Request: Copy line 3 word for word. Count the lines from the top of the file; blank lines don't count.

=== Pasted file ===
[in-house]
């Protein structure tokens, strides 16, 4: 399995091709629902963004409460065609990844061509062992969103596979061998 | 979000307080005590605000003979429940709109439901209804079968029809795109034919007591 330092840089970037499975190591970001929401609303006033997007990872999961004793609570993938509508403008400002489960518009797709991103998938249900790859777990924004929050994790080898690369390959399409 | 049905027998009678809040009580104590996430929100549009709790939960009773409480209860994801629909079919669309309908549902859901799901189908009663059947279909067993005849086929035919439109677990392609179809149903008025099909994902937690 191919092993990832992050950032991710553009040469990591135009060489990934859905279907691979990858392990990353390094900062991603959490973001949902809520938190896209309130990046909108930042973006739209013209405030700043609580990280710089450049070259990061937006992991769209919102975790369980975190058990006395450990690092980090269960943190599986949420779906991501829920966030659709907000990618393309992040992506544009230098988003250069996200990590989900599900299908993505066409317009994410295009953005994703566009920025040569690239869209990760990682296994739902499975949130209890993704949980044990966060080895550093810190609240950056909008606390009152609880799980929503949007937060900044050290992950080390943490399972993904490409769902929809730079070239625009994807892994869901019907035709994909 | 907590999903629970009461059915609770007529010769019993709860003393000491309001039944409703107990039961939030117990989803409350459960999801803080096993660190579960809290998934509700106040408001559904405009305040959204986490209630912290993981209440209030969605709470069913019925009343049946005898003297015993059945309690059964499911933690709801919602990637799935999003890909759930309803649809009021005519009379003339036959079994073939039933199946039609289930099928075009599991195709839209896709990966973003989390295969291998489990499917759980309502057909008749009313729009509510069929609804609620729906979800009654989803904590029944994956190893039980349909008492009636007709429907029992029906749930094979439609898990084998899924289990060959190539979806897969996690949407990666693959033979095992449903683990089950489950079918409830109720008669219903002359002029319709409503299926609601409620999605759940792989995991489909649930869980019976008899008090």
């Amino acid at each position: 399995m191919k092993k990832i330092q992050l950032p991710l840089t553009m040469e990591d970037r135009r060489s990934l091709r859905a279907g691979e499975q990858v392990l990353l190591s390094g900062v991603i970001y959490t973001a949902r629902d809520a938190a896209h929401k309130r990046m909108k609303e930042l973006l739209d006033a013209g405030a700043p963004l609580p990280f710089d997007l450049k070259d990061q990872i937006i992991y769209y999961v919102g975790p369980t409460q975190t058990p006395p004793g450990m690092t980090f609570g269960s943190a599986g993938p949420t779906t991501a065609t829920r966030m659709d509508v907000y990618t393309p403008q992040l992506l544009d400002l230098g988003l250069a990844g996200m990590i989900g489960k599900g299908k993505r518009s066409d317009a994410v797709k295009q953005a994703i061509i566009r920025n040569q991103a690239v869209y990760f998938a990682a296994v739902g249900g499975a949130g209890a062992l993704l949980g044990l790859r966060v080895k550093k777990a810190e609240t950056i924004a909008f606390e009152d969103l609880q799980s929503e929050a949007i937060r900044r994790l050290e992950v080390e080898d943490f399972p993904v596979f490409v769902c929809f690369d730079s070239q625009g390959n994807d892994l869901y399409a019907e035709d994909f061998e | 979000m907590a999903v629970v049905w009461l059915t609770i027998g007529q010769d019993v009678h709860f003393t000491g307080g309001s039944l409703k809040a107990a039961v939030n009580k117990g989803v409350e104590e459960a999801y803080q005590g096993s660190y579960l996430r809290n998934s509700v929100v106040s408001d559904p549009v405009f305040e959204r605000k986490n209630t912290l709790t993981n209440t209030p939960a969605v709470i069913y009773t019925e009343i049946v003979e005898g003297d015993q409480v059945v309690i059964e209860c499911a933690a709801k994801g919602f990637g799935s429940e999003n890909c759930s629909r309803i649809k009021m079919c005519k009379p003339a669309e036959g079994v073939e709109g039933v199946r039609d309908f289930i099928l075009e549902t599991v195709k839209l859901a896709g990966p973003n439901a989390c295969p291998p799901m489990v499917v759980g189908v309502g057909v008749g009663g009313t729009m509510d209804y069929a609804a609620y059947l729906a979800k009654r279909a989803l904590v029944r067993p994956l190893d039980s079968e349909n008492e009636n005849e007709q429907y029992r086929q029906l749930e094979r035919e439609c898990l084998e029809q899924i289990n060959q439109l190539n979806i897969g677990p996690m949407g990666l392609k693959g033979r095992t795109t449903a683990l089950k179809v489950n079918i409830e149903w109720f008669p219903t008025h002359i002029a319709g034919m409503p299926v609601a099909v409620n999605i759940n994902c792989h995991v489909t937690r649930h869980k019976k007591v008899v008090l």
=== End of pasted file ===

């Amino acid at each position: 399995m191919k092993k990832i330092q992050l950032p991710l840089t553009m040469e990591d970037r135009r060489s990934l091709r859905a279907g691979e499975q990858v392990l990353l190591s390094g900062v991603i970001y959490t973001a949902r629902d809520a938190a896209h929401k309130r990046m909108k609303e930042l973006l739209d006033a013209g405030a700043p963004l609580p990280f710089d997007l450049k070259d990061q990872i937006i992991y769209y999961v919102g975790p369980t409460q975190t058990p006395p004793g450990m690092t980090f609570g269960s943190a599986g993938p949420t779906t991501a065609t829920r966030m659709d509508v907000y990618t393309p403008q992040l992506l544009d400002l230098g988003l250069a990844g996200m990590i989900g489960k599900g299908k993505r518009s066409d317009a994410v797709k295009q953005a994703i061509i566009r920025n040569q991103a690239v869209y990760f998938a990682a296994v739902g249900g499975a949130g209890a062992l993704l949980g044990l790859r966060v080895k550093k777990a810190e609240t950056i924004a909008f606390e009152d969103l609880q799980s929503e929050a949007i937060r900044r994790l050290e992950v080390e080898d943490f399972p993904v596979f490409v769902c929809f690369d730079s070239q625009g390959n994807d892994l869901y399409a019907e035709d994909f061998e | 979000m907590a999903v629970v049905w009461l059915t609770i027998g007529q010769d019993v009678h709860f003393t000491g307080g309001s039944l409703k809040a107990a039961v939030n009580k117990g989803v409350e104590e459960a999801y803080q005590g096993s660190y579960l996430r809290n998934s509700v929100v106040s408001d559904p549009v405009f305040e959204r605000k986490n209630t912290l709790t993981n209440t209030p939960a969605v709470i069913y009773t019925e009343i049946v003979e005898g003297d015993q409480v059945v309690i059964e209860c499911a933690a709801k994801g919602f990637g799935s429940e999003n890909c759930s629909r309803i649809k009021m079919c005519k009379p003339a669309e036959g079994v073939e709109g039933v199946r039609d309908f289930i099928l075009e549902t599991v195709k839209l859901a896709g990966p973003n439901a989390c295969p291998p799901m489990v499917v759980g189908v309502g057909v008749g009663g009313t729009m509510d209804y069929a609804a609620y059947l729906a979800k009654r279909a989803l904590v029944r067993p994956l190893d039980s079968e349909n008492e009636n005849e007709q429907y029992r086929q029906l749930e094979r035919e439609c898990l084998e029809q899924i289990n060959q439109l190539n979806i897969g677990p996690m949407g990666l392609k693959g033979r095992t795109t449903a683990l089950k179809v489950n079918i409830e149903w109720f008669p219903t008025h002359i002029a319709g034919m409503p299926v609601a099909v409620n999605i759940n994902c792989h995991v489909t937690r649930h869980k019976k007591v008899v008090l």